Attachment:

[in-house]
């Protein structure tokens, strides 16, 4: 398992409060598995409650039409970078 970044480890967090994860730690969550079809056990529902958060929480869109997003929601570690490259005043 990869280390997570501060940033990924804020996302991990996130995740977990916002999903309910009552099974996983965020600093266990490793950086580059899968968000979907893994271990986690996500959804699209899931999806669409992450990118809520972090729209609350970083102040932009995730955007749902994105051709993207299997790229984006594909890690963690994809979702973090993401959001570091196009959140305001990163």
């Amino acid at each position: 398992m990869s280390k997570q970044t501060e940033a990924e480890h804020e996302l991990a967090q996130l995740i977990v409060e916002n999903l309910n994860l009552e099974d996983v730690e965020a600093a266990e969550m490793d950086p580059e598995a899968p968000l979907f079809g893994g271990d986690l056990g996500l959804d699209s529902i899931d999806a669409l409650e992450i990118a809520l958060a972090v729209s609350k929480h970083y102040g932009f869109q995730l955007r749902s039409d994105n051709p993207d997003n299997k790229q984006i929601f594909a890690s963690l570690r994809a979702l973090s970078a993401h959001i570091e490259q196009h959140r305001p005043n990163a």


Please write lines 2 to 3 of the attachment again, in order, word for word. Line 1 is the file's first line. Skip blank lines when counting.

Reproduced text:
């Protein structure tokens, strides 16, 4: 398992409060598995409650039409970078 970044480890967090994860730690969550079809056990529902958060929480869109997003929601570690490259005043 990869280390997570501060940033990924804020996302991990996130995740977990916002999903309910009552099974996983965020600093266990490793950086580059899968968000979907893994271990986690996500959804699209899931999806669409992450990118809520972090729209609350970083102040932009995730955007749902994105051709993207299997790229984006594909890690963690994809979702973090993401959001570091196009959140305001990163």
């Amino acid at each position: 398992m990869s280390k997570q970044t501060e940033a990924e480890h804020e996302l991990a967090q996130l995740i977990v409060e916002n999903l309910n994860l009552e099974d996983v730690e965020a600093a266990e969550m490793d950086p580059e598995a899968p968000l979907f079809g893994g271990d986690l056990g996500l959804d699209s529902i899931d999806a669409l409650e992450i990118a809520l958060a972090v729209s609350k929480h970083y102040g932009f869109q995730l955007r749902s039409d994105n051709p993207d997003n299997k790229q984006i929601f594909a890690s963690l570690r994809a979702l973090s970078a993401h959001i570091e490259q196009h959140r305001p005043n990163a």